When it comes to wildfires, the number one tip is to prepare early! Prepare yourself and your family. Prepare your pets and livestock. Prepare your home. Prepare your yard. Prepare early and listen to your evacuation orders!
Evacuation orders are put in place to help prevent you and your family from being caught in the fire and the smoke. Evacuation levels are based on threat level, road congestion, and other factors. If the threat to your home is great enough, you will be told you need to leave immediately (a level 3 evacuation). In that case, grab your children and pets and go. Please. Listen to your evacuation orders. Get to somewhere safe. The only time we recommend going against orders is when you make the decision to evacuate to a safe location earlier than is required. Staying will not just endanger you and your loved one’s lives, it will endanger the firefighters. Staying means that they now have to protect not only themselves and the structures but you too. And that makes their job harder and more dangerous. So, please, as we say with any house fire, get out and stay out!
If you get an evacuation order, take a moment to read over it and understand what level of evacuation it is. Then review your plans for evacuation – escape routes, meeting location, single point of contact and other emergency numbers. If there is time, dress to protect yourself against the heat and embers. Wear cotton or wool, 100% cotton is preferable. Wear long sleeves, long pants, hat, and gloves to reduce your amount of exposed skin. Also wear a dry bandana, handkerchief, etc. over your nose and mouth to help protect your face. Your shoes should be a good, sturdy pair that you can walk in if necessary. Protect your eyes with goggles. Load up your children, pets, and emergency kits and then GO!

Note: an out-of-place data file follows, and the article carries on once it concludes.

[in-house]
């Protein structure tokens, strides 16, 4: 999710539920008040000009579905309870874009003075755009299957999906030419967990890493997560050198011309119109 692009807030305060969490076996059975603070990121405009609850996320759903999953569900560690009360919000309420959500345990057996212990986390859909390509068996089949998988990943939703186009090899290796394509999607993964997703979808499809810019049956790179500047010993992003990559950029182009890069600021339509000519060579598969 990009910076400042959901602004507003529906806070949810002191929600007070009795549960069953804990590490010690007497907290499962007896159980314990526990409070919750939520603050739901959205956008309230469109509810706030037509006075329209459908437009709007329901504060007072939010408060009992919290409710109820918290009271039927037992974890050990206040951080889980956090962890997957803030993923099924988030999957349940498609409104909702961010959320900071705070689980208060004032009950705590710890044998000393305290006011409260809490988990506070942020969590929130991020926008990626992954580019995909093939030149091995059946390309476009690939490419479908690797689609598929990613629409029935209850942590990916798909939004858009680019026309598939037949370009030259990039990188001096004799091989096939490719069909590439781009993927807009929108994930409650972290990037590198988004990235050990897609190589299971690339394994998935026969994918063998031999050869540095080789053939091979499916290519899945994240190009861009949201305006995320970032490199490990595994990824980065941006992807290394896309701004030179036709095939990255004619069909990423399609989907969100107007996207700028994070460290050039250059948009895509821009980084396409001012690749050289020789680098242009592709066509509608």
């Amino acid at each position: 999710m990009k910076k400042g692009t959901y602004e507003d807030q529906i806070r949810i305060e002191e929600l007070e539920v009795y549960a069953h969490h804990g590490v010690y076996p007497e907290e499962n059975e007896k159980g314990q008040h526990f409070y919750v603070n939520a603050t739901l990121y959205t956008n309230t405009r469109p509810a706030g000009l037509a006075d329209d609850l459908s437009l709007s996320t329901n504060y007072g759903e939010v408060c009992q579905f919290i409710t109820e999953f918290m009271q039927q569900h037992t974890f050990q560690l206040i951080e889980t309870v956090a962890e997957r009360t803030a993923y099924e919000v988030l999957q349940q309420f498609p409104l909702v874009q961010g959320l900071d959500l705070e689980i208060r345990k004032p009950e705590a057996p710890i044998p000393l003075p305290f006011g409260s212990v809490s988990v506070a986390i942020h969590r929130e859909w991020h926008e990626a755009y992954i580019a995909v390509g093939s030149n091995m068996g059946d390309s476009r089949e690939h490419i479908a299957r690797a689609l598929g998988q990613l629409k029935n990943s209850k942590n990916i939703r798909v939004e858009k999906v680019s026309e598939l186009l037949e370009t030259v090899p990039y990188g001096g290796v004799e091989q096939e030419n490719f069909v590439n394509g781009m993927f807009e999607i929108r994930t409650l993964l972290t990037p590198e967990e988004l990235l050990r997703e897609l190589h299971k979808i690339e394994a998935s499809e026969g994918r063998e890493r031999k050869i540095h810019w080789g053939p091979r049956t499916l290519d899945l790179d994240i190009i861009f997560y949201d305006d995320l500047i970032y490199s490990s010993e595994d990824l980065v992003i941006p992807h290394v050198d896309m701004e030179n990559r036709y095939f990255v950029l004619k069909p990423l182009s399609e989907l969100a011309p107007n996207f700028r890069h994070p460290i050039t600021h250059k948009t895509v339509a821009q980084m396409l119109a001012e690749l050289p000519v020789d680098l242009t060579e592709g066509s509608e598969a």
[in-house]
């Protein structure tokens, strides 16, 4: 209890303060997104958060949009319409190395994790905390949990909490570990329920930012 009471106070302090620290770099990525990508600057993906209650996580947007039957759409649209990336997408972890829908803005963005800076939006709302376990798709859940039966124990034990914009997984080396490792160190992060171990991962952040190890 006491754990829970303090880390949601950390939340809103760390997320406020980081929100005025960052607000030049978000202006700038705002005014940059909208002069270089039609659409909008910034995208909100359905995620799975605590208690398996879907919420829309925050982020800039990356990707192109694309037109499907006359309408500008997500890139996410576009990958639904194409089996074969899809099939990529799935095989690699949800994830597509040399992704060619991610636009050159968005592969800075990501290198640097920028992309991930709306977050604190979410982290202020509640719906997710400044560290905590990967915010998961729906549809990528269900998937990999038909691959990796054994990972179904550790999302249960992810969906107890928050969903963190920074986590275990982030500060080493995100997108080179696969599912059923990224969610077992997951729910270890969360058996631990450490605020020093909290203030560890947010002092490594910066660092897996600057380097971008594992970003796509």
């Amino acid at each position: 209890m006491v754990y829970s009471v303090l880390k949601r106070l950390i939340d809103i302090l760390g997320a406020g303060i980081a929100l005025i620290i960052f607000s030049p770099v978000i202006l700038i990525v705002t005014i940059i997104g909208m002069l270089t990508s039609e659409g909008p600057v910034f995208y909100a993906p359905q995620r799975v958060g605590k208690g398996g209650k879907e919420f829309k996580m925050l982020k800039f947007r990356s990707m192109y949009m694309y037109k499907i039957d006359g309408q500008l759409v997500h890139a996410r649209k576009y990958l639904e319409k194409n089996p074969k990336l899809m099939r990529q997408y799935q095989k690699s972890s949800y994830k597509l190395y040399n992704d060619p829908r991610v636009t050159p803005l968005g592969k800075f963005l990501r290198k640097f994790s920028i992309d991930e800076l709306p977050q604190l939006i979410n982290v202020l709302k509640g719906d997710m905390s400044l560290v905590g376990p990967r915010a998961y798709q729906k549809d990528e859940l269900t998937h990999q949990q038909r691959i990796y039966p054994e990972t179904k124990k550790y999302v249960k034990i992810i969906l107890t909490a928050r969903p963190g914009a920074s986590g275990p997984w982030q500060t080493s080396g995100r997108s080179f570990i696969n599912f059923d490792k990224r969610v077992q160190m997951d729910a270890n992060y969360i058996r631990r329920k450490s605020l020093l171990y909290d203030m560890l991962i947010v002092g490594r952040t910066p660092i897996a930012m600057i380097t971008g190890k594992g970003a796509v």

When evacuating without an emergency supply kit already prepared, remember the 6 P’s! 1. People and Pets; 2. Prescriptions and eyeglasses; 3. Papers, phone numbers, and important documents; 4. “Plastic” (credit cards, ATM cards) and cash; 5. Pictures and irreplaceable memorabilia (only if there is time); and 6. Personal computer hard drive and disks (only if there is time). Keep children and pets inside so they don’t wander your property – you want to be able to find them in a moment’s notice. Take pets out on a leash to do their business. Place papers, phone numbers, and important documents, like insurance paperwork and birth certificates in a single box or bag along with pictures, flash drives, etc. If you receive a grab and go evacuation order, you do not have time to do anything other than grab your family, including pets, and go. If you have these in a bag sitting next to the door, you can literally grab it on the way out as you grab your keys. No extra time needed.
Preparing for an evacuation before it is needed can make the process easier and safer for everyone. Always follow your evacuation orders, if you need to grab and go, then just grab and go! There is no time for preparations at that point! The most important thing is for you and your family, including your furry family members to make it out alive!
If you choose not to listen to an evacuation order or an evacuation order comes too late, there are still things that you can do to increase your chances of surviving a wildfire. Please remember that we strongly encourage EVERYONE to follow their evacuation orders! Please do not think that you can ignore them and depend on these tips to get you through. These are worst case scenario survival tips. You are at a great risk to be severely burned or killed even with these tips. You do not want to put yourself or first responders in a position where they have to be deployed.